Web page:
The Edge - Q2 2011 - (Page 18)
BUILDING YOUR BUSINESS | by Mitch Smith
Smart Tips to Boost Profits
WHILE SOME ESTIMATES tell us that a few more pools were built in 2010 than 2009 nationwide, we all know that the pool and spa industry has taken a hit over the past few years. The perfect storm of plummeting realestate values, massive unemployment and overcautious consumers has produced a tough climate for pool and spa companies. However, sharp-eyed pool and spa professionals are weathering this storm with smooth moves to survive the rolling markets. Today, the successful pool and spa entrepreneur reads. I’m not talking about kicking back with a James Patterson novel, but READS, as in Retail, Expertise, Accessories, Display, and Service.
have diversified into these more retailoriented categories. Also, examine the successful categories you’re already in and look at expanding the range of what you offer. For example, if you already sell automatic pool cleaners, can you offer a wider variety? Is there a less expensive option that might be more popular in a down economy? You don’t want to risk too much investment in inventory, but going from two SKUs to four in some maintenance-related items gives customers more options and, hopefully, encourages them to continue to purchase. control methods, etc., applying what you know to a related category could be a great move.
Who in your community could benefit from your expertise? Are there home builders who would like to add water features to their portfolios? Could landscapers learn about aquatics from you? How big of a stretch would it be to plow snow using trucks and equipment you already own? Use your expertise to branch out into similar kinds of work. If you are a pool builder with your own fleet of construction vehicles, consider similar kinds of jobs. Even if people are not building new pools, other forms of home improvement may be unavoidable. Have you built pool decks? If so, you could be a deck repair expert. In many areas, building codes dictate that things like deck railings and steps meet certain safety requirements. If a repair or renovation is needed, will home owners ask you to bid on the job? Raise awareness that you have these skills and can take care of your customers above and beyond pool building.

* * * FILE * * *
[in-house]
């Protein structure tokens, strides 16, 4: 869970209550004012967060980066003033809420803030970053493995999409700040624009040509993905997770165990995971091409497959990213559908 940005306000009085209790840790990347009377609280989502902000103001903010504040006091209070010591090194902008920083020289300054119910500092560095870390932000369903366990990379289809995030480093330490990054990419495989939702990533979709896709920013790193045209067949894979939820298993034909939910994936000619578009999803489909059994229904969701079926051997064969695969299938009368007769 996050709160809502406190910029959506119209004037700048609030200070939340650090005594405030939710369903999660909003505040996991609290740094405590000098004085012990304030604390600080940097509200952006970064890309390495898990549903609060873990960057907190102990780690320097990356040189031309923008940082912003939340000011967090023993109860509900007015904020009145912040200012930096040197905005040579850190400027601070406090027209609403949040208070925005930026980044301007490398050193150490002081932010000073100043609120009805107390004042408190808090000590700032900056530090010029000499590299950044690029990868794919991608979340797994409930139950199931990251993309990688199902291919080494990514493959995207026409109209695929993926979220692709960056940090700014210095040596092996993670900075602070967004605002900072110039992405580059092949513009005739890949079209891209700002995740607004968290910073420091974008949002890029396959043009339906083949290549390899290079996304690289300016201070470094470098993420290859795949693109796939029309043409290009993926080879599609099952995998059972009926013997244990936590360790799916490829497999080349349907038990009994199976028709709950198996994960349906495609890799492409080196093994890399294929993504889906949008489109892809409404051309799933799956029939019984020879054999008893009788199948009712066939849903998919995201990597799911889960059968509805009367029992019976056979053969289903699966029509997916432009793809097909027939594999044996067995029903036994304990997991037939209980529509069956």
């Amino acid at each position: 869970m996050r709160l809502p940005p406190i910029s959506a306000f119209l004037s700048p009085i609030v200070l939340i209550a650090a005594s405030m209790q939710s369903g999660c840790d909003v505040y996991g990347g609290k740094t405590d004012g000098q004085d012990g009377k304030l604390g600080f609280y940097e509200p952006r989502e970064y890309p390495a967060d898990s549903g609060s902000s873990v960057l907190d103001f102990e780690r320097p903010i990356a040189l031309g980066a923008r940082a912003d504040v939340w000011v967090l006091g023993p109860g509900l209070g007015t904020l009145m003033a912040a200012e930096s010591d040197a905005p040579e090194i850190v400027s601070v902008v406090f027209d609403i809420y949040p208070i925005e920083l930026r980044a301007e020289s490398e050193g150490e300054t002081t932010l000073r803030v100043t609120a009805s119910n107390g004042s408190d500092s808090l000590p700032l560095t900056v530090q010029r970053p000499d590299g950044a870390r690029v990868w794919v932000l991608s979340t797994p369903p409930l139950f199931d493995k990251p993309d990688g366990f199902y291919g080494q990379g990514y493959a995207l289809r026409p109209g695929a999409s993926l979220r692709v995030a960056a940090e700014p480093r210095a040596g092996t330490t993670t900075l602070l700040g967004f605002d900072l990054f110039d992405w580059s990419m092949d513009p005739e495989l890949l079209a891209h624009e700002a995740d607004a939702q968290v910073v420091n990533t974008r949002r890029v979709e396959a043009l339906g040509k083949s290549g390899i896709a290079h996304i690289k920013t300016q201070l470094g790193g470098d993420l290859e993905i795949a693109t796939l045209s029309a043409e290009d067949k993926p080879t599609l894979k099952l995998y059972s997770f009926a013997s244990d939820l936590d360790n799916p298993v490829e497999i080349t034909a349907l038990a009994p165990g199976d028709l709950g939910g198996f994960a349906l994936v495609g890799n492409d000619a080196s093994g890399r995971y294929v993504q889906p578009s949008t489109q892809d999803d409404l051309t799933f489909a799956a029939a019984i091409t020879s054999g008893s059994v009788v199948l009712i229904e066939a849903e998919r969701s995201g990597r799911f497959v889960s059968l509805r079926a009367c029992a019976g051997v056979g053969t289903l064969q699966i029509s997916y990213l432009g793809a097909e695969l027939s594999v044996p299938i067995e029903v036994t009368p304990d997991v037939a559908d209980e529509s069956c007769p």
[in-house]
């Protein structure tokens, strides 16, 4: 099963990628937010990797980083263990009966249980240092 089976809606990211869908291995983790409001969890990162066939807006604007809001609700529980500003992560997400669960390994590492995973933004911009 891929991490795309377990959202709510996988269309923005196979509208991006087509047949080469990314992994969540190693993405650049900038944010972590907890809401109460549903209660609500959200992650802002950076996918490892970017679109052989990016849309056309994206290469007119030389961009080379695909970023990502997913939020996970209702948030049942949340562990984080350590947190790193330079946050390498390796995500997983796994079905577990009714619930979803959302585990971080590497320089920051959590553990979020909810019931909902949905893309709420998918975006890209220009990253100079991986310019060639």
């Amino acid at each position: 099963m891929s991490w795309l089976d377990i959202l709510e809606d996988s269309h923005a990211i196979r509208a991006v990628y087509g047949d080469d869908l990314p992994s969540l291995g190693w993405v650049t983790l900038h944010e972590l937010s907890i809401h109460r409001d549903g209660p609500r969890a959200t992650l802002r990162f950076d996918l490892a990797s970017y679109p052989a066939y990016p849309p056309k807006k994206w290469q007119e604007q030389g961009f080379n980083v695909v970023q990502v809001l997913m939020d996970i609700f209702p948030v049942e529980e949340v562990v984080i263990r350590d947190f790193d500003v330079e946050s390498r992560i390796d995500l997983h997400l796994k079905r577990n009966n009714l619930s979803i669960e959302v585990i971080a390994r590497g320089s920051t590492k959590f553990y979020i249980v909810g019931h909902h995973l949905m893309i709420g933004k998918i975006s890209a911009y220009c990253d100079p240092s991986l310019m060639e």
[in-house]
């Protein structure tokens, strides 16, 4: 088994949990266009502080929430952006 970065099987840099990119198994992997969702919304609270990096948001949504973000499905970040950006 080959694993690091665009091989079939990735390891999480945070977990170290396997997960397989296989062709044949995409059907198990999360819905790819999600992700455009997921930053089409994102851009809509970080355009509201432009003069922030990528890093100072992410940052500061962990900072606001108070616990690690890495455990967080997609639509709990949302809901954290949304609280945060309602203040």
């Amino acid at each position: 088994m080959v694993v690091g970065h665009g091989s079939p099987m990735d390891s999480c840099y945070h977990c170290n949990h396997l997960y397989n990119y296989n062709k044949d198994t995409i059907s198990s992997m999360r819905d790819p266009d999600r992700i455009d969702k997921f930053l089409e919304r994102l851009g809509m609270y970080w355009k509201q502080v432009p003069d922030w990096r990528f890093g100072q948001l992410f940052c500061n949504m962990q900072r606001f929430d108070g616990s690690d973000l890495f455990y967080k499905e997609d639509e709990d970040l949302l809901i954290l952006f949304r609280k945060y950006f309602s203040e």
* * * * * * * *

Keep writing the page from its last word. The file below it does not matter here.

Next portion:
While fewer families are building new pools in the current economy, the in-ground pool’s more affordable cousins — above-ground pools and hot tubs — may be worth taking seriously. The marketing stories are similar, many of the ongoing maintenance and service issues are similar and many of the add-on items are similar. For these reasons, many pool builders
Branching out even further into closely related categories can help you capitalize on the “staycation” trend that is inextricably linked to the sluggish economy. Consider, if you haven’t already, adding billiards, outdoor accessories, patio furniture, rec room furnishings, etc. Like swimming pools and spas, these product categories give families fun ways to enjoy staying home. And their business models will be familiar to the successful pool retailer. If you already have a warehouse, display area, employees, inventory
The time of the year when people are not actively using and maintaining their pools is also the time when they are racing around looking for holiday gifts. Help them out by stocking fun gifts, like duckies for
Table of Contents for the Digital Edition of The Edge - Q2 2011
The Edge - Q2 2011
The President’s Message
Letters to the Editor
Delivering Retail IMPACT
Are Your Suppliers Giving You the Tools You Need to Succeed?
Smart Tips to Boost Profi ts Today’s pool and spa professionals know how to survive a tough economic climate.
Succession Planning for Your Pool and Spa Business
Service Excellence Done Right Pools & Spas knows the secret.
Water Testing – Back to Basics
Promoting Your Business with Email
Index of Advertisers
The Edge - Q2 2011